The next general election will not be fought based on a court case over one man but over economic policies, political and civil reforms and the strength of Najib ’s initiatives.

The last four years have seen Anwar’s reputation and credibility severely tested.

Doubts have been planted in the minds of ordinary people about his private life.

There are some who think that what happens behind closed doors is none of our business.

But there are also those who think it has everything to do with political leadership.

That will be one of his many challenges ahead.

Anwar spent the afternoon huddled with his top party officials in discussion.

By nightfall, his limousine was speeding towards KLIA from where he jetted off on another of his overseas trips, this time to India.

Anwar acquittal spices up M’sian politics

Ceritalah By Karim Raslan

What we are beginning to see is the slow reassertion of Malaysia’s public institutions, in tandem with a realisation that some form of political liberalisation is unavoidable.

MOST Malaysians have been dreading the Jan 9 Anwar Ibrahim ‘Sodomy 2’ trial decision.

The prospect of the Opposition Leader being returned to prison was deeply depressing, if not offensive, even to those such as myself who remain sceptical of the man.

Still, his surprise acquittal has major implications for the country.

Let’s start with the most important point. Over the past decade, faith in national institutions has been on a downward tailspin. As a consequence, the judiciary and the police have become increasingly distrusted.

The many instances of corruption, abuse of power as well as perceived selective persecution have eroded Malaysians’ faith in their country and in each other.

The attendant cynicism and suspicion have made moving the nation forward, be it socially or economically, all the more difficult.

Indeed, why would anyone want to sacrifice for a place where justice and fair play are fatally wounded?

What we are beginning to see, however, is the slow, piecemeal reassertion and revival of Malaysia’s public institutions, in tandem with a realisation that some form of political liberalisation is unavoidable.

This stems not only from the acquittal of Anwar but also the continued fearlessness of the Auditor-General’s Reports and the tentative reforms that the Government has embarked upon in terms of civil liberties (like the controversial Peaceful Assembly Bill) and elections.

It would seem that the people manning these institutions have crossed a Rubicon of sorts.

They have come to realise that they have a larger duty to the people and that this surpasses any political pressure that may be brought upon them.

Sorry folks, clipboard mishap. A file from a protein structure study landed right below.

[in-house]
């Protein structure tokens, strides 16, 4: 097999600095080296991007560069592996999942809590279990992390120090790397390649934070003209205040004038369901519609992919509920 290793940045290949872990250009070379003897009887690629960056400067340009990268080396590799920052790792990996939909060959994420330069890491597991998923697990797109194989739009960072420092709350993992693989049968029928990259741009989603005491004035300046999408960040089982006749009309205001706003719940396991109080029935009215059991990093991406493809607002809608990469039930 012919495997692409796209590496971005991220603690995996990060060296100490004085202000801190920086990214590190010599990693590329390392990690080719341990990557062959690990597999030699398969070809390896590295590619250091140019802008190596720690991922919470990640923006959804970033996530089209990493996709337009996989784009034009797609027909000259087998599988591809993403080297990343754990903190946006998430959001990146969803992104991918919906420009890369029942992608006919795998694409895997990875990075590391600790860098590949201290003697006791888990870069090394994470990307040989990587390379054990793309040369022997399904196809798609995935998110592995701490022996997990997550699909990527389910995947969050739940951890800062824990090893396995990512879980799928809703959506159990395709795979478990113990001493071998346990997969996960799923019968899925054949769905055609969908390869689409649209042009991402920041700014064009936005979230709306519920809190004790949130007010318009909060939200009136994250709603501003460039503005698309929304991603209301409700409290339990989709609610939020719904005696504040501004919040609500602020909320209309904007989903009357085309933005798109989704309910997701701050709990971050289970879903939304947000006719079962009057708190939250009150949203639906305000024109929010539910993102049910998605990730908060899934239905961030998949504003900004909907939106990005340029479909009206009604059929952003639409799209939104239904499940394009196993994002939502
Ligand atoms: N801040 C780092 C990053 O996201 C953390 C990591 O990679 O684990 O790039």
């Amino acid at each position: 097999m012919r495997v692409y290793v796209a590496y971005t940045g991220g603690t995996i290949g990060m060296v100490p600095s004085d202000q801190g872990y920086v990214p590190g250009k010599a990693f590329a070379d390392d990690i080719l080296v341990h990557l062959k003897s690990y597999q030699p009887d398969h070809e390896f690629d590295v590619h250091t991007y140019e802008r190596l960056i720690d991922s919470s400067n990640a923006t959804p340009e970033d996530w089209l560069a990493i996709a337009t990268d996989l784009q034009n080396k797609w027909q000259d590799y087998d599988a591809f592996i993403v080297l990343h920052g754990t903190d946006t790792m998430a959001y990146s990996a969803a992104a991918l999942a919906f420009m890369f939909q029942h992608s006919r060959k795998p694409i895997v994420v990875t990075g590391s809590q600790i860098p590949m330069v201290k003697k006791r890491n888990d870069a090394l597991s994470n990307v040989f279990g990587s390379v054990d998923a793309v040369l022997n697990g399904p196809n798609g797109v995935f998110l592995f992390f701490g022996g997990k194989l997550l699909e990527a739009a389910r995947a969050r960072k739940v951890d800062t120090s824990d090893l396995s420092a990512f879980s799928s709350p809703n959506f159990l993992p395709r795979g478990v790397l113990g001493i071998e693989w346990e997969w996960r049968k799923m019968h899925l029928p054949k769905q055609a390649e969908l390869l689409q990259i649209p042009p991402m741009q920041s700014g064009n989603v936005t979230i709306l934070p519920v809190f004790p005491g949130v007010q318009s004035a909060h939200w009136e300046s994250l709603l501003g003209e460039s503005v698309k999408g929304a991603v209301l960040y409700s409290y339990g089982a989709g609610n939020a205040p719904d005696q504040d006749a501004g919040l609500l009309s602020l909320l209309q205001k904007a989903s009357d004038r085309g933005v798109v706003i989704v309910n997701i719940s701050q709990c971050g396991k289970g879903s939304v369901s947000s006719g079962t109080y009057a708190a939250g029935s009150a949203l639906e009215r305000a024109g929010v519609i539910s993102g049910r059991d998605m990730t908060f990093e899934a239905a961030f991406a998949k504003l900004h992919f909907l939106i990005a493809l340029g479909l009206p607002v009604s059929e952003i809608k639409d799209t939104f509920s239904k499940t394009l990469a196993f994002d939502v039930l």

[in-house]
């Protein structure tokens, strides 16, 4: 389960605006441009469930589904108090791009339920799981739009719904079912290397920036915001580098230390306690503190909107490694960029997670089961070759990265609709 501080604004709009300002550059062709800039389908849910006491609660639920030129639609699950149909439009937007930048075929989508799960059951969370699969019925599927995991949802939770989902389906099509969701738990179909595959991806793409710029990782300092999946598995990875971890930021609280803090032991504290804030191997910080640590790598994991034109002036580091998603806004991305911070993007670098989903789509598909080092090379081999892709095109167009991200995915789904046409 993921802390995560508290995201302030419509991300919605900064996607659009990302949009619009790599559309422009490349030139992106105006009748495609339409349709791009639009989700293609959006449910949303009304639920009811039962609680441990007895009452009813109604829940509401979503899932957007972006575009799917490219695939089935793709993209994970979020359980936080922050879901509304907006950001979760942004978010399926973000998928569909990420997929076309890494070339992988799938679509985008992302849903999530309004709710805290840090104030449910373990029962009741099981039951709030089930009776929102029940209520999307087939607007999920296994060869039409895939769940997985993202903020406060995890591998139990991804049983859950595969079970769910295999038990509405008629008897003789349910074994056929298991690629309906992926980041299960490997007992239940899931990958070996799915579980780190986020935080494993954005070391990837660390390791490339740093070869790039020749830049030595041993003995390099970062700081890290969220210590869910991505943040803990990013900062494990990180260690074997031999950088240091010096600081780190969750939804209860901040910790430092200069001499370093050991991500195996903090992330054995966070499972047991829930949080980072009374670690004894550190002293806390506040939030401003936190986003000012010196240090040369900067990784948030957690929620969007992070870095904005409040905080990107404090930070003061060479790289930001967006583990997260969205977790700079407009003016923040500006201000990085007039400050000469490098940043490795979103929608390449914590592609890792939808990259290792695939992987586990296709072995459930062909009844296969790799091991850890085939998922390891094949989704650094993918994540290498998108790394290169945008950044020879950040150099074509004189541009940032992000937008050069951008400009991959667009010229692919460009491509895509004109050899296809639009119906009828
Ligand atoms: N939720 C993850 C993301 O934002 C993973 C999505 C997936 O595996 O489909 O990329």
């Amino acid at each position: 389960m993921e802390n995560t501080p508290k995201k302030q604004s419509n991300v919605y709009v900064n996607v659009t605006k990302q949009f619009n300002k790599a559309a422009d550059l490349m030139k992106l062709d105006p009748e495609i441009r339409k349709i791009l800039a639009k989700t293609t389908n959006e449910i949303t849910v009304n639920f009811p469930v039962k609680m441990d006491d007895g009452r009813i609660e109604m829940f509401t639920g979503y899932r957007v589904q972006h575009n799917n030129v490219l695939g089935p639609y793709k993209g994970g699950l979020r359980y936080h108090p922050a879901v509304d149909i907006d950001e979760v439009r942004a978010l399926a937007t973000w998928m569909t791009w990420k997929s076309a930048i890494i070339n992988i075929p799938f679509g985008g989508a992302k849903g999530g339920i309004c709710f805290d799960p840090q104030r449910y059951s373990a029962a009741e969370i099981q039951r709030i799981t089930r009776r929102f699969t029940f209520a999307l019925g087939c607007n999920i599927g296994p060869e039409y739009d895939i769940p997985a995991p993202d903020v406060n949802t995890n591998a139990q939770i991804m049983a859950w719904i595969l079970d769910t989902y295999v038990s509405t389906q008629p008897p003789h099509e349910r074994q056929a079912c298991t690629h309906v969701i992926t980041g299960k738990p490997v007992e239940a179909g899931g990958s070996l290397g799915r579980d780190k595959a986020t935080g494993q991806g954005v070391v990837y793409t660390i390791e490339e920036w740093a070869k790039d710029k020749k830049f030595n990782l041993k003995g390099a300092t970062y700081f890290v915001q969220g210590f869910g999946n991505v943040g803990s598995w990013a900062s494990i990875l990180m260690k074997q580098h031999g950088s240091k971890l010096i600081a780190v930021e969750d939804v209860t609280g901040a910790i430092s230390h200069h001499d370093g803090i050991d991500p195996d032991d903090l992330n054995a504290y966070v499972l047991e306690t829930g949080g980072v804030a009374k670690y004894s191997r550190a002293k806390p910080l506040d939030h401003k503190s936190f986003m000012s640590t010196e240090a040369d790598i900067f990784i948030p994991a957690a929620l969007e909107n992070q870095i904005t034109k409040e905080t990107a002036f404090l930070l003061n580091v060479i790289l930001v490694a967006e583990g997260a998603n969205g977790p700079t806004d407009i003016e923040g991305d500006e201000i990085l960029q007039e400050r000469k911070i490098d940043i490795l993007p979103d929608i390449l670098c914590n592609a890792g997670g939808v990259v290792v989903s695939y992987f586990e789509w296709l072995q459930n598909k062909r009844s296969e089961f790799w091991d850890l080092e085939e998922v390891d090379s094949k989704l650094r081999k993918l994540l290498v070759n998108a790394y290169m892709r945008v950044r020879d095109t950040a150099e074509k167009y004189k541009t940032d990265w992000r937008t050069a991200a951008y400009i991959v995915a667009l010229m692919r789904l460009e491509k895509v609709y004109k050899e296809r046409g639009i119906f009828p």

Such sentiments are crucial if the country is to progress and survive in the future.

The courage, fair-mindedness and independence of men such as Auditor-General Ambrin Buang and Suhakam chairman Hasmy Agam ought to be lauded by all.

Of course, there will always be questions over the handling of any legal case and these will continue for the foreseeable future. But we cannot dismiss the psychological impact of the trial: it is incontrovertible proof that Malaysia’s judiciary is more independent than commonly thought and that both the ordinary and powerful can truly seek justice at our courts.

At the same time, Umno strategists must begin to acknowledge the extent to which their dominant position is actually undermining their capacity on the ground.

Ordinary Malaysians have become tired of being lectured to. They want people who’ll really work for them.

But what will Anwar’s acquittal do to Malaysia’s current political equation?

I think the most obvious answer is that Anwar and Pakatan are now a fact of life that Barisan Nasional (BN) will have to deal with.

Anwar has made his political career operating outside the establishment. He has the wiliness to function and succeed without the benefits of government privilege.

The various personal attacks on him have only made him stronger and increased public disdain for his critics and their “dirty tricks”.

BN, and indeed its Umno lynchpin, must now learn to engage Anwar and Pakatan on equal terms.

To my mind, the ruling coalition does have a strong record of achievement in Government as well as a breathtaking flexibility in terms of policy-making and implementation.

The challenge is to rise to the debate and not “close” it off. Malaysians want greater openness and fairness in public discourse

We need to dispense with the prurience and small-mindedness that have been a hallmark of the last few years.

Race and religion also need to be dealt with in a manner that is more mature and confident. We need to turn our so-called “weaknesses” (namely our diverse multi-cultural society) into strengths.

For that to succeed we need to open the doors of our public life in a determined manner.

There should be no further distractions and the rakyat will want to know what Pakatan can do for the country if the opposition still wants their votes.

Anwar, for all his flaws, has proven that he has the patience and perseverance to go the distance politically — the task for him now is to finally convert the rhetoric into substance.

His continued freedom will make Malaysian politics all the more interesting. Still, this goes far beyond politics.
Justice has been served and broadened. The people are the ultimate winners.

Related posts:
Malaysia's Anwar acquitted could shake ruling Umno party's grip on power?
Malaysia's Anwar's Sodomy Verdict D-Day 901; So near, yet so far?